I am one of those people who loves going to the gym. But while the gym helps me stay in shape, it doesn’t help my dog. And, ultimately, physical conditioning is important for both me and my dog if we want to do our best at competitions.
Why does physical conditioning matter for agility?
Ever hear the term “weekend warrior”? Well, basically, it means someone who is sedentary most of the time, but then occasionally decides to be active…typically in some sort of sport or competition.
Why is that a bad thing? Simple. If you are not taking the time to prep your body for an upcoming activity you are at greater risk of injury. And, like I mentioned earlier, when that comes to dog agility, that physical prep should include both you and your dog.
So, what activities can you do that help you and your dog get in shape or stay in shape?
Walking, swimming, frisbee (chase/retrieve games), and harness activities are a few ways to control weight, build muscle, increase endurance, and have fun while getting fit with your dog.
Fitness is just as important for your dog as it is for you. Regular exercise is an important factor in keeping both you and your dog healthy and physically fit.
What is Fitness?
Fitness is sometimes described as the physical ability to perform a function. Of course, there are varying degrees of fitness so not all dogs have to be a competing athlete like an agility dog to enjoy a happier healthier life. However, fitness is especially important if a dog sport is your goal.
Regardless, a few minutes of activity done every day can greatly improve your dog’s health and fitness levels.
Benefits of Fitness
Being active and fit improves quality of life and delays the effects of aging. Regular activity improves muscle tone, bone density, joint flexibility, and heart health, reducing the risk and impact of many diseases.
Physical activity helps control weight by burning calories and helping the body continue to burn calories even when at rest. Exercise also gets the endorphins flowing. This means being happier and less stressed!
Physically fit dogs (and people) will enjoy:
- Better sleep
- Fewer behavior problems (due to less stress)
- Greater flexibility (which reduces risk of injury)
- Lower risk of arthritis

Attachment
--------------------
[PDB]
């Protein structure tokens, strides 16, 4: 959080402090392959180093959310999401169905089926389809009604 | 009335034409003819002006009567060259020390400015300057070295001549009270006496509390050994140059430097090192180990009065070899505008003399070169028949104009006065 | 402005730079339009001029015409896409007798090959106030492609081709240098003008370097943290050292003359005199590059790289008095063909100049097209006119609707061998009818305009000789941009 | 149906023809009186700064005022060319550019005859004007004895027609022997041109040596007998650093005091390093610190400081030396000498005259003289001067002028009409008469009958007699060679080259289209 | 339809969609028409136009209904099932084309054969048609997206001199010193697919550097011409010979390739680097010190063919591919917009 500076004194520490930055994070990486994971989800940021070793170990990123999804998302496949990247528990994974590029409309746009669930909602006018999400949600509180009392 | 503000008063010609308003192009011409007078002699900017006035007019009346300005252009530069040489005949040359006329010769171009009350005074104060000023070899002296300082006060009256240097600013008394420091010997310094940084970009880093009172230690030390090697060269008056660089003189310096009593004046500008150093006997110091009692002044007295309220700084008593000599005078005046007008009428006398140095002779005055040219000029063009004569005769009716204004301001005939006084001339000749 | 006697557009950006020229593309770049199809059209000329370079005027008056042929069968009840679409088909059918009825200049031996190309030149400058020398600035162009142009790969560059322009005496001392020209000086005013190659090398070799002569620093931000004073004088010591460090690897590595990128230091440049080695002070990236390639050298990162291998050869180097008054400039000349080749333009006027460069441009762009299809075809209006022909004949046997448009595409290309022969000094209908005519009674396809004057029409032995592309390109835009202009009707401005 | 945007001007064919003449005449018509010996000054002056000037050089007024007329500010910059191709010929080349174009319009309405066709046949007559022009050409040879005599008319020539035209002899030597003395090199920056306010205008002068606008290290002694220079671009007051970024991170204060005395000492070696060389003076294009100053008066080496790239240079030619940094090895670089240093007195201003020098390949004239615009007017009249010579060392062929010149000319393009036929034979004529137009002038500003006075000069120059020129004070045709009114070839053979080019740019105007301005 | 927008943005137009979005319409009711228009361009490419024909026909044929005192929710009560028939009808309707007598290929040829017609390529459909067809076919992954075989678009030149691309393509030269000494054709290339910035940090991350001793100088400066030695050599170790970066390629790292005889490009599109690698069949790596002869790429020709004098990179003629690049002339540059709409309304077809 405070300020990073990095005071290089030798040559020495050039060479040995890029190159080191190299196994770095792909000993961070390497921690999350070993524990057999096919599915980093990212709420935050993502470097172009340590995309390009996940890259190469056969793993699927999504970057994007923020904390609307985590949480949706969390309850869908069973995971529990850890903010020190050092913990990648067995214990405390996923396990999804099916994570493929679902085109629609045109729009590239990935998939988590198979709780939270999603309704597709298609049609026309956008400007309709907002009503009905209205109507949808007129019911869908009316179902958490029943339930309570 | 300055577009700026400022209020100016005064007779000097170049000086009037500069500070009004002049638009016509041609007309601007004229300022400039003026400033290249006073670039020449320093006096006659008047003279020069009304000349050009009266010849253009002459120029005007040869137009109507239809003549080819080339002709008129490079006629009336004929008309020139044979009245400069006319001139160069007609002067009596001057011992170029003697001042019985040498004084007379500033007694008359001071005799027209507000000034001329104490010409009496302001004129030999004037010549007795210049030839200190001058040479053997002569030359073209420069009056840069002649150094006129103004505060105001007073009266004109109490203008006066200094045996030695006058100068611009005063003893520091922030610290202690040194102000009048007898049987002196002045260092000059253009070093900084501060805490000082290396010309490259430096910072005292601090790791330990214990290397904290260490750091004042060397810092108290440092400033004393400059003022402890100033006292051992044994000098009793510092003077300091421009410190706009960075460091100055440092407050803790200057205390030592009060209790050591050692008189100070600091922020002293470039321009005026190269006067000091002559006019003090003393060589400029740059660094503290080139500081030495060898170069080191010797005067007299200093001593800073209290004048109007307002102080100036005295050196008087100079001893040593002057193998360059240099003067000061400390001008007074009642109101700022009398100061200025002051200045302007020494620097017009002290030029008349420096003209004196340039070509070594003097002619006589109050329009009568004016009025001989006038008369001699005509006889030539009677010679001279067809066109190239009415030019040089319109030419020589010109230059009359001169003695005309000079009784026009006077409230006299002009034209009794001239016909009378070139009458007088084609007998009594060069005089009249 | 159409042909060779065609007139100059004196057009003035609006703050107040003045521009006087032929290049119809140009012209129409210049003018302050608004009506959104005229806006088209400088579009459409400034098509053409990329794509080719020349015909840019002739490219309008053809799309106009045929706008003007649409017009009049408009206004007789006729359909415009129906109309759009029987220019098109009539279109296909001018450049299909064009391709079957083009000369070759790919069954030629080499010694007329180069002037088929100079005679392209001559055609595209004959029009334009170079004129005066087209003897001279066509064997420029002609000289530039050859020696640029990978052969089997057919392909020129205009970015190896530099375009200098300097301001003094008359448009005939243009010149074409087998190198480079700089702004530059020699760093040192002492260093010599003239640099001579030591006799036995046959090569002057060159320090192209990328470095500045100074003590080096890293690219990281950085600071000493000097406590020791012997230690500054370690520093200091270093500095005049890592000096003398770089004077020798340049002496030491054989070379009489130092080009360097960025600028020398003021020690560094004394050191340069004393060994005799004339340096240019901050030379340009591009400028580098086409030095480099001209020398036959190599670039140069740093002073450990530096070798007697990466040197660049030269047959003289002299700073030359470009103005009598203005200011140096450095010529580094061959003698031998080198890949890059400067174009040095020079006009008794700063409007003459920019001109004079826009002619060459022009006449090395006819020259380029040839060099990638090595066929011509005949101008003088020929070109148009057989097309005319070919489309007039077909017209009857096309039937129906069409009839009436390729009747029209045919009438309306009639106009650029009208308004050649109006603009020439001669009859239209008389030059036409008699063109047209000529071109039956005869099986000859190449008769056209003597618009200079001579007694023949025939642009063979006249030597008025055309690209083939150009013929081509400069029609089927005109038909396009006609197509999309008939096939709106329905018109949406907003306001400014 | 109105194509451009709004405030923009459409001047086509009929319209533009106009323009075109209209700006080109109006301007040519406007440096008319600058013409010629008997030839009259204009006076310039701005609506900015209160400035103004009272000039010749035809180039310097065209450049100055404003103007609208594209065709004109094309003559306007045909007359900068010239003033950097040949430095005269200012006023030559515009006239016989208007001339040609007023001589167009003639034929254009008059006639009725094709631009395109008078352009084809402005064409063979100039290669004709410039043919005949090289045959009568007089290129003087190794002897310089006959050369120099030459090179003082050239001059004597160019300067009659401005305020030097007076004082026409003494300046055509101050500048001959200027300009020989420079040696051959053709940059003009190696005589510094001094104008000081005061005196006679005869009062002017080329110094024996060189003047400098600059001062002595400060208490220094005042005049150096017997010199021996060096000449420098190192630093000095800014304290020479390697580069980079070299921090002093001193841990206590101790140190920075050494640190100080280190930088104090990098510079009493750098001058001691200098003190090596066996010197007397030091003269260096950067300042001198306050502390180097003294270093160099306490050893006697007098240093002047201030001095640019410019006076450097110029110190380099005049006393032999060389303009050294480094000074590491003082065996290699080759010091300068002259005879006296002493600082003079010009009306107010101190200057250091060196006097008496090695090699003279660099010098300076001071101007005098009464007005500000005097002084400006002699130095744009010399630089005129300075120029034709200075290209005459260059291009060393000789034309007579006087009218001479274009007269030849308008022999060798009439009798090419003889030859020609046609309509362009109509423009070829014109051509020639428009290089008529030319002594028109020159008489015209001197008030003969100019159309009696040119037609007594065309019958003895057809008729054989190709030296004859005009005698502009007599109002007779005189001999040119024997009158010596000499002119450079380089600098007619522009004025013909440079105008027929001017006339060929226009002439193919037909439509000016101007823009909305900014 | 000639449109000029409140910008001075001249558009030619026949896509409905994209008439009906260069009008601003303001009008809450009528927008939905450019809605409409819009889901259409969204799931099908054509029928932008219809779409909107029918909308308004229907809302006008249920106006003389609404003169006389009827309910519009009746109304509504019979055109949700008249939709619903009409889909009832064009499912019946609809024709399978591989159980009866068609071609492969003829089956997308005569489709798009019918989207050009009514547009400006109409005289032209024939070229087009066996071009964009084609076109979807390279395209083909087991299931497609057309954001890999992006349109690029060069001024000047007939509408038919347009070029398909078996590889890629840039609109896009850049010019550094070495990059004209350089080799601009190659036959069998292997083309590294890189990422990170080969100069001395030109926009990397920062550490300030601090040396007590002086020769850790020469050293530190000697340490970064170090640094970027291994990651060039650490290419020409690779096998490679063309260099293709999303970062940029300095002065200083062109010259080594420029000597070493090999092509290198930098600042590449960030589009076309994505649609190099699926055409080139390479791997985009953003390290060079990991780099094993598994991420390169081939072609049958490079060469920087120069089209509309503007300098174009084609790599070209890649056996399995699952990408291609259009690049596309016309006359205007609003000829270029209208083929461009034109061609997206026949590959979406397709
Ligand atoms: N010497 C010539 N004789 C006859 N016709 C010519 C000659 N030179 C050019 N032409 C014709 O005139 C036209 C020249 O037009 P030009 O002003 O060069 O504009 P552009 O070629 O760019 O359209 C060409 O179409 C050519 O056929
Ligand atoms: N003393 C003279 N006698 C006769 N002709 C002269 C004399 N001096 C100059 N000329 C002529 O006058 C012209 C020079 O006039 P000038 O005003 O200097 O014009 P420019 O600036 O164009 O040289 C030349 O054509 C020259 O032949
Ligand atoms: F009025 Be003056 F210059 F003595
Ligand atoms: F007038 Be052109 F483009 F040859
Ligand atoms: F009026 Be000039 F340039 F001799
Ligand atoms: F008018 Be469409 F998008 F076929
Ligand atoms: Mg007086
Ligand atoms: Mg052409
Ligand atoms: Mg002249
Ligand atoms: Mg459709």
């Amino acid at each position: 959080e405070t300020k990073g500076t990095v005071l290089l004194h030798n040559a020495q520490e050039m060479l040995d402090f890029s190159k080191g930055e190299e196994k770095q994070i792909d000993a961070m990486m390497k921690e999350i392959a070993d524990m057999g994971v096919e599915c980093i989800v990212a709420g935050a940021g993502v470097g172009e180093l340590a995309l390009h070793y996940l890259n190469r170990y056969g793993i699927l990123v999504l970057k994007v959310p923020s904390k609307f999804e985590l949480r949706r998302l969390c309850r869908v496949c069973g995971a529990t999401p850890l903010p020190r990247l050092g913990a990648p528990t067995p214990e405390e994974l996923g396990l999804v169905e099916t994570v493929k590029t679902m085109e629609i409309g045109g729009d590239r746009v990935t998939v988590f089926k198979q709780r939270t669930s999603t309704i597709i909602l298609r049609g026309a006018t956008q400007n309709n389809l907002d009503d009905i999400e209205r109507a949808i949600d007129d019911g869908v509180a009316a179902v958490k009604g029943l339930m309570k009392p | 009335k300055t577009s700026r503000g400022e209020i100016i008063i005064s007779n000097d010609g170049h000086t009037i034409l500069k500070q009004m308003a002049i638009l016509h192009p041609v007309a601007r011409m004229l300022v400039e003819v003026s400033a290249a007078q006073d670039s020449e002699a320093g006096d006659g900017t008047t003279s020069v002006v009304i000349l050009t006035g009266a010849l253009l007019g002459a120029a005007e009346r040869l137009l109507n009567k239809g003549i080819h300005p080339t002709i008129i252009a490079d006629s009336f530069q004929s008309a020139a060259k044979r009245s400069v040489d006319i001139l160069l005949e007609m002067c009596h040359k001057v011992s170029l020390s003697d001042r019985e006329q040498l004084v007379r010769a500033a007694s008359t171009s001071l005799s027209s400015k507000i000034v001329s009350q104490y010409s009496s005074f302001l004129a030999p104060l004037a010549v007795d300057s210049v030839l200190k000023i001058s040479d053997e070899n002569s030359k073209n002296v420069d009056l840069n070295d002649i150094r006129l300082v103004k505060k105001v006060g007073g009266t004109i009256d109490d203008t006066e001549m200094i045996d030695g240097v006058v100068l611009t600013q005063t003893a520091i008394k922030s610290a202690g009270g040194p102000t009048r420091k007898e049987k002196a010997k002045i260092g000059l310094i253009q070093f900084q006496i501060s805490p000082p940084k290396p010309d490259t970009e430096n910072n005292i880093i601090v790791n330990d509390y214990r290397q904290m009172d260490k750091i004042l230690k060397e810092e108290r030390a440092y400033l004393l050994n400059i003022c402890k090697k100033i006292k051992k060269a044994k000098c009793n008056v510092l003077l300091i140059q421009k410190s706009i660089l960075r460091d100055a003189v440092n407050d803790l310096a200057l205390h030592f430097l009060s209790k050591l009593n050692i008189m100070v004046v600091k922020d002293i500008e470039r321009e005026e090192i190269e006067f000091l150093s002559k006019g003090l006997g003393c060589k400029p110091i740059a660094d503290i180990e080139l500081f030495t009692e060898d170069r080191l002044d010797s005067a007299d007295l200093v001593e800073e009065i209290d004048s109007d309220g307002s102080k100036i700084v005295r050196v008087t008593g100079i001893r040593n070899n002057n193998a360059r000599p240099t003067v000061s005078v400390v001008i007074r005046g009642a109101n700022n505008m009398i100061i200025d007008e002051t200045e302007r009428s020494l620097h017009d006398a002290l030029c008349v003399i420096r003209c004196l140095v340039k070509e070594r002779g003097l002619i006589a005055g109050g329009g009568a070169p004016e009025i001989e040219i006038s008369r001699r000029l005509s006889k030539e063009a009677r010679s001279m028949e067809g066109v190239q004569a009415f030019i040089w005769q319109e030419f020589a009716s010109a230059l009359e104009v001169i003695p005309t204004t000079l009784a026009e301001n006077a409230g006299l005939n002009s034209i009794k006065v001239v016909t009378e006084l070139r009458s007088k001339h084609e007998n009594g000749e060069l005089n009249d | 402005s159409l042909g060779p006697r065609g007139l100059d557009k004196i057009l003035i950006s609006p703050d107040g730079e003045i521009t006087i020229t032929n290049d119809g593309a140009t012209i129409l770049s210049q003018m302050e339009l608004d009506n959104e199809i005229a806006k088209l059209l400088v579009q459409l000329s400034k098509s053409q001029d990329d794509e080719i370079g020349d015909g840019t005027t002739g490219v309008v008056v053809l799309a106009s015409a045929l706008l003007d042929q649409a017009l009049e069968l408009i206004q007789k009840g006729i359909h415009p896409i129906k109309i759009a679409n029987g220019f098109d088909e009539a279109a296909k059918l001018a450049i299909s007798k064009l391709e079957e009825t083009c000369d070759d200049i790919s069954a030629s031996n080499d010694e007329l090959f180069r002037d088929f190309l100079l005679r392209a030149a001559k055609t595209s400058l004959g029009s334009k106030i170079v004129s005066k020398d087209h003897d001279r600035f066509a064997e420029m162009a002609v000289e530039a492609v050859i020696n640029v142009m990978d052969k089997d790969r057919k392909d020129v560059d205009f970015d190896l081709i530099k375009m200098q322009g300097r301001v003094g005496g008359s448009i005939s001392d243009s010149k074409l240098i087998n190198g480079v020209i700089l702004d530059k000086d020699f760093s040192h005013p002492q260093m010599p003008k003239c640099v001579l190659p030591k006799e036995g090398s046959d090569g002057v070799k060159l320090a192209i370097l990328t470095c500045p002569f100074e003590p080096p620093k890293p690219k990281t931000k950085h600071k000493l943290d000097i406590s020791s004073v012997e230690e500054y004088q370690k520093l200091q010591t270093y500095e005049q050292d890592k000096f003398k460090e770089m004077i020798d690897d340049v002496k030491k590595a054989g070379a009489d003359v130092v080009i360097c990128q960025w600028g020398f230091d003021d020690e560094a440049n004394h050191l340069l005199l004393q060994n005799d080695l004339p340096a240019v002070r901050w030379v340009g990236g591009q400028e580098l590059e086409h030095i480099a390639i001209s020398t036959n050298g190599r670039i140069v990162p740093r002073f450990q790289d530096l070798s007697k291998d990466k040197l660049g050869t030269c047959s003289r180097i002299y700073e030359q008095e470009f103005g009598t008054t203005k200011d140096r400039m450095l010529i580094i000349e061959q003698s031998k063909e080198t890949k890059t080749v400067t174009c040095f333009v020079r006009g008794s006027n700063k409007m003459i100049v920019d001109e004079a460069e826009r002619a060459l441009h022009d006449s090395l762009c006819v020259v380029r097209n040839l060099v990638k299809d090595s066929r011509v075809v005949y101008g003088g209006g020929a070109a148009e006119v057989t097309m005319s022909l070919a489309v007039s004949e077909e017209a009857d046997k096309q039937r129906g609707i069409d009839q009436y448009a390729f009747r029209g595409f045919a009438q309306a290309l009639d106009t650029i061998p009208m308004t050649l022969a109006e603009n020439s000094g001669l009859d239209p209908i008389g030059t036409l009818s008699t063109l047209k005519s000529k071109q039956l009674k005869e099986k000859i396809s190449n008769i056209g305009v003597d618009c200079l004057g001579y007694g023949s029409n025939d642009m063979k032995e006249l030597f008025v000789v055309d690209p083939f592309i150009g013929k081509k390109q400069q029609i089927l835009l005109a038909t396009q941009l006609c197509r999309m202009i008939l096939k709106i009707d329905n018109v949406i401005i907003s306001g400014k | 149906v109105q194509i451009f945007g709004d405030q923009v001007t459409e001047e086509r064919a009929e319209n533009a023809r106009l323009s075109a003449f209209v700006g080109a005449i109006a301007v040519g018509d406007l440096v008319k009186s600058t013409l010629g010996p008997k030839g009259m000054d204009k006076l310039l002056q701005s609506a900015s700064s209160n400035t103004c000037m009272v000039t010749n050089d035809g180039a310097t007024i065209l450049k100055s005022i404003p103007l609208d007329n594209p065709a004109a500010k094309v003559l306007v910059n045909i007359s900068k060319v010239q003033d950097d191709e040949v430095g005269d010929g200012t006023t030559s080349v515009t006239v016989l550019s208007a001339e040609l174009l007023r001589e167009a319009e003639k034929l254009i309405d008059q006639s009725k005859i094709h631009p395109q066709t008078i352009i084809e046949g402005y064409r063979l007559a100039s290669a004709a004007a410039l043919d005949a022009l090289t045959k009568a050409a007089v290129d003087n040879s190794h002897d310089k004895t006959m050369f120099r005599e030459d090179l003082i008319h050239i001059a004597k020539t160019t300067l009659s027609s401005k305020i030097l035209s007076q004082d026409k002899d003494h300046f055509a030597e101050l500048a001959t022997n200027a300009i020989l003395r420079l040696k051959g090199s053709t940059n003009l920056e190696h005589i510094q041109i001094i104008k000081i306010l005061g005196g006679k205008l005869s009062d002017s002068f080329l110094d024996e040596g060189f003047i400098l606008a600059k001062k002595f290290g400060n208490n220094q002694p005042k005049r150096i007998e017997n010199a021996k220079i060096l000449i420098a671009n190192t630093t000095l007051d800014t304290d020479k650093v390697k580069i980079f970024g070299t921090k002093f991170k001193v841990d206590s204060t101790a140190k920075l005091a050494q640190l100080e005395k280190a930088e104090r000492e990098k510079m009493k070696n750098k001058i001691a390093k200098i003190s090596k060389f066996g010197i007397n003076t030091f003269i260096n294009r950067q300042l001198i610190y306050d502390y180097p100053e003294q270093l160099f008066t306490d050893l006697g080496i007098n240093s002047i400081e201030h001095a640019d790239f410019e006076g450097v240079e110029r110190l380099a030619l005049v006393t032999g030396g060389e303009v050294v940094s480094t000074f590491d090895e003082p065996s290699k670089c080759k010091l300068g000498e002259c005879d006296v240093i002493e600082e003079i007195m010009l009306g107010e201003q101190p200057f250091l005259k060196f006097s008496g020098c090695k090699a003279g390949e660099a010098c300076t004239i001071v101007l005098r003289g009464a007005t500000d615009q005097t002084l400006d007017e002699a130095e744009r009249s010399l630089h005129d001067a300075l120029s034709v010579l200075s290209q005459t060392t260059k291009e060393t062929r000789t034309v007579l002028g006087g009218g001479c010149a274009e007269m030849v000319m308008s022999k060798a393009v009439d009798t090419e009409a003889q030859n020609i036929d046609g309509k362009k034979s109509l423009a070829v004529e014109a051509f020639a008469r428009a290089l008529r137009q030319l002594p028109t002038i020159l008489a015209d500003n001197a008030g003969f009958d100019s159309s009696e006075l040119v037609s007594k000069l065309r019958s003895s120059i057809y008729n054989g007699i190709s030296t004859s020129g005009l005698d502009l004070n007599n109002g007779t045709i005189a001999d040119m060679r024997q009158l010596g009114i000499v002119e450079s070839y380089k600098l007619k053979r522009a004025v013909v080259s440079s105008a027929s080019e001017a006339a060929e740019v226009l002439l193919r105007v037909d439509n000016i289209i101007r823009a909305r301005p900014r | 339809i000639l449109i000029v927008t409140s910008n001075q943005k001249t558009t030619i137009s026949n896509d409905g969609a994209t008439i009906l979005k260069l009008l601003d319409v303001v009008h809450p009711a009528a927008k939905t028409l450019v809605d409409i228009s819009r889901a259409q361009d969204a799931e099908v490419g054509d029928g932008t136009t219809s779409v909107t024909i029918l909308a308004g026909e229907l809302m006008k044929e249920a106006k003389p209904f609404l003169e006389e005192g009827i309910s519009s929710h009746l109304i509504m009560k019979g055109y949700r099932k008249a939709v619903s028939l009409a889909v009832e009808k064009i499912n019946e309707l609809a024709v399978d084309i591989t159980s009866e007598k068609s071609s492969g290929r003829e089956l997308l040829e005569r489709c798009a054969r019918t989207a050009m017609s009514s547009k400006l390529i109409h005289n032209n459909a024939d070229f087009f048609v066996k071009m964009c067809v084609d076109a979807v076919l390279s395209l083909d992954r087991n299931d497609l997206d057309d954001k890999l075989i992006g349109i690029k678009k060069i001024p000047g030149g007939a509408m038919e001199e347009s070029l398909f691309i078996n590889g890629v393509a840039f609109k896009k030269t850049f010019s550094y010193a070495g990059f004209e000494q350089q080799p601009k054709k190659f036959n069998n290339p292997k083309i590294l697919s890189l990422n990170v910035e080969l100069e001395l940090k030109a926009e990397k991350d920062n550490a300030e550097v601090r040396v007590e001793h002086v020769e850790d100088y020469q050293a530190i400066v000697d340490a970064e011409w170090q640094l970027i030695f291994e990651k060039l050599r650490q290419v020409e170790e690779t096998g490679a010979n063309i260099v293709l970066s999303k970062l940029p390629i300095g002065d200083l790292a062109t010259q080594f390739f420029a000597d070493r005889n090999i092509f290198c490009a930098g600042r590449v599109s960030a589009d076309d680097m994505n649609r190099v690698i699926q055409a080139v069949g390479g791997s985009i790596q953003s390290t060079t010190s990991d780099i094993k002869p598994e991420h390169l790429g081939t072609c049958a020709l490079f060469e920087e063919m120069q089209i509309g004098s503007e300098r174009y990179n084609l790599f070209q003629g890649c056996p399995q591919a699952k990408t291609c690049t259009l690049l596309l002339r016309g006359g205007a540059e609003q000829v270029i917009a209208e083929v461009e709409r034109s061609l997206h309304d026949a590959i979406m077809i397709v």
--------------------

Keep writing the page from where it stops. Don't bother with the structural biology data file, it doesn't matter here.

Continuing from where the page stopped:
- Lower chances of obesity
- Lower occurrences of injuries
- Reduced risk from illnesses such as cancer and heart disease
Dangers of Obesity
The dangers of obesity include a greater risk of heart disease, diabetes, joint pain and inflammation, heat intolerance, weakened immune system, and breathing difficulties. Obesity also aggravates diseases such as hypothyroidism and Cushing’s disease.
In summary, obesity can shorten your dog’s life and lessen the quality of his life. A growing percentage of dogs are overweight in the US, and this is especially concerning if you have sports goals with your dog. Remember, extra weight means extra stress on the joints and body as you train and compete in dog agility.
In general, it is easier to prevent your dog from becoming overweight in the first place than it is to help him lose weight. However if your dog is suffering from a bit of “extra meat on his bones”, that doesn’t mean your dreams of doing agility with your dog are over!
Rather, you will want to make sure you stick to flat-work and lowered equipment to minimize stress on his body while you work on his weight loss. That leaves you plenty of time to get him in shape while setting a solid foundation for competitive agility!
Ideas for Keeping You and Your Dog Fit
Keeping your dog fit can be an opportunity for fun and building the bond you share. Dogs make great exercise partners!
After discussing your dog’s fitness levels and exercise tolerance with your veterinarian and/or a trainer, start with a few minutes each day of additional, fun activity with your canine teammate.
- Climb the stairs several times with your dog
- Play a game of fetch or Frisbee
- Set up a make-shift agility course of cones, tunnels, and jump wings (no height/bars) and then run it with your dog
- Take your dog for a brisk walk, jog, run, or bike ride
- Take your dog for a swim
Getting fit with your dog will improve your and your dog’s health and allow you both a longer and more enriched life.
Have a suggestion for getting fit with your dog? What do you do to get fit with your dog? Share in the comments!